Later, Mike found himself living with his brother. It was difficult for both of them. Mike had a decision to make. Sick and unable to work, he reflects “I felt I was keeping him back, not being able to work and all. I couldn’t afford to pay him anymore…” Mike moved out of his brother’s house to the streets of Portland and eventually the Oxford Street Shelter. Mike lived in a shelter in Portland for five years before coming to the Y.

Though he admits to being quiet-natured, he smiles broadly as he talks about how much he also enjoys being among people. He’s comfortable at the Y. The Y is home. Now 68, disabled and retired, Mike says his faith has helped him recover to a place where he can continue to enjoy the things he likes to do, like walk the West End, read the Bible and spend time with friends at the library and in his home. It is within the hallways of the Y where Ernest and Mike’s lives intersect, seeing one another almost every day.

Ernest came to the Y as an asylum seeker from Cote d’Ivoire (Ivory Coast) hungry to learn the language, culture, and customs of Maine. “He’s a real go-getter,” Lockman remarks, “has his packet of papers, collared shirt always tucked in, business casual everywhere he goes, even on a day off.”

In his home country, Ernest was a corporate lawyer. His job was to advise business clients on corporate legal matters. He provided counsel on employee training, safety issues, and trade.
Ernest lived in the countryside with his wife and young son while maintaining an apartment in the city. Then the civil war happened. With corruption and a rigged election in 2010, the country was torn apar. So was Ernest's life and family. Living in Ivory Coast, Ernest openly opposed current president Alassane Ouattara’s violent corruption. He was vocal in his opposition, openly pointing out corruption and inviting discussion. He knew there would be consequences, he says, but it was the right thing to do.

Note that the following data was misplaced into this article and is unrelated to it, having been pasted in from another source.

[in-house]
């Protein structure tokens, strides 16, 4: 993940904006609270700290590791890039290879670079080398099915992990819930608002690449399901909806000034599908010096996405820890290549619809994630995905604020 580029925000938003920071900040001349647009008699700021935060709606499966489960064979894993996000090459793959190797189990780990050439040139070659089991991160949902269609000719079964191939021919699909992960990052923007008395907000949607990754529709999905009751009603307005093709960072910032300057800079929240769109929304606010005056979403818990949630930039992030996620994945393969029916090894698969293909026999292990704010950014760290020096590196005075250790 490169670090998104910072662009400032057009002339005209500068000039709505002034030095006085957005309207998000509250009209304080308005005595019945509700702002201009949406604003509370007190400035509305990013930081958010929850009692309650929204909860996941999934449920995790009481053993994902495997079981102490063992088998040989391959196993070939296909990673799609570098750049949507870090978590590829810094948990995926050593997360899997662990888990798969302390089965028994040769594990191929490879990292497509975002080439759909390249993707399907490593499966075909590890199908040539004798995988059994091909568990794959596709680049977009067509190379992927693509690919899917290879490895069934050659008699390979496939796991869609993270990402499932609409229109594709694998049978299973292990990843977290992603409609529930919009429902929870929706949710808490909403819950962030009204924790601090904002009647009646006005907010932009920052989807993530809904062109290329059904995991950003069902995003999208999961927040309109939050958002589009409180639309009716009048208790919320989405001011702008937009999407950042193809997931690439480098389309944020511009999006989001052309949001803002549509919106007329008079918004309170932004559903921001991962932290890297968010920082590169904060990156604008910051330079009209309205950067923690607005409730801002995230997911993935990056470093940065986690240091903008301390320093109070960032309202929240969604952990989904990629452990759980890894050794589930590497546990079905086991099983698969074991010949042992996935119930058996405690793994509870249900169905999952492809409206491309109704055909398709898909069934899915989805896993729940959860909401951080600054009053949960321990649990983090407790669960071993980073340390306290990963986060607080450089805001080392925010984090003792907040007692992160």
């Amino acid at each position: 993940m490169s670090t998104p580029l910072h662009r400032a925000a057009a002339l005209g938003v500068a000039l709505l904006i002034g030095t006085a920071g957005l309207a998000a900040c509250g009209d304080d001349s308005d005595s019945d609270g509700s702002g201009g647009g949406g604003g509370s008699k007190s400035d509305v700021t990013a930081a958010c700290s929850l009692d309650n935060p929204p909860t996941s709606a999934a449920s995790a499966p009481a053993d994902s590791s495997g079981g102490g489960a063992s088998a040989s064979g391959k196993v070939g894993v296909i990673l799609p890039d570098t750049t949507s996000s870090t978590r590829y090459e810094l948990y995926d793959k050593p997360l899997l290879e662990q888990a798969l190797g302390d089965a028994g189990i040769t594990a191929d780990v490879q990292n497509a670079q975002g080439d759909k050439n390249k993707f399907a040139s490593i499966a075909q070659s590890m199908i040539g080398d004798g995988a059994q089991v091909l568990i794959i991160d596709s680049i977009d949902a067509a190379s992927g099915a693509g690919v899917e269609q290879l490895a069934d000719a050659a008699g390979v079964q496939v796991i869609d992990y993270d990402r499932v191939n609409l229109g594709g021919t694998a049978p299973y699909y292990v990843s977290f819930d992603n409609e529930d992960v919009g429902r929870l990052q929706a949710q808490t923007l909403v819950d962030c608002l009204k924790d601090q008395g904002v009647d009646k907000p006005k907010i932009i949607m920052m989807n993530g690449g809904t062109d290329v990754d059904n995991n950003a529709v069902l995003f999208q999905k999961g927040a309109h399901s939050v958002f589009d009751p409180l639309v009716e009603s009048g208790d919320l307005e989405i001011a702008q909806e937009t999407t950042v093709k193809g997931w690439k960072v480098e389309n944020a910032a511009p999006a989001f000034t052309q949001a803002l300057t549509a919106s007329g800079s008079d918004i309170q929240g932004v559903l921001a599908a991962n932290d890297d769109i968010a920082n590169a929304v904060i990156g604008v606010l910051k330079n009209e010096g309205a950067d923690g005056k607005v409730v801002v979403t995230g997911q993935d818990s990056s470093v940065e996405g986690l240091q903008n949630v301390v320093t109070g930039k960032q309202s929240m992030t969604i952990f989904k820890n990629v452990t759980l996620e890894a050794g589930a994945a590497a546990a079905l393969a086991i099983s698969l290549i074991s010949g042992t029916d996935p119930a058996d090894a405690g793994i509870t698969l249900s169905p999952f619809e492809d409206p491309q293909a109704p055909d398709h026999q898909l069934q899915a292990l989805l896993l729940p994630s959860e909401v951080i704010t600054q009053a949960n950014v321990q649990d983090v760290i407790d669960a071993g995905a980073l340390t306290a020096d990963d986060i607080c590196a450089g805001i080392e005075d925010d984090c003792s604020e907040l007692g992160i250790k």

“I hate violence in my life,” he says with sobering eyes. “I think the human being must discuss if there is a problem. You must have love and peace … it’s very important in life.”  

As the war progressed and new leadership rose to power, Ernest’s life became increasingly dangerous. He is of a different ethnic group, faith, and political standing than those in power and quickly began receiving death threats. He recalls the day he saw his childhood friend’s face in the newspaper. “He was suspected of being of the same ethnic group as the previous president,” Ernest says.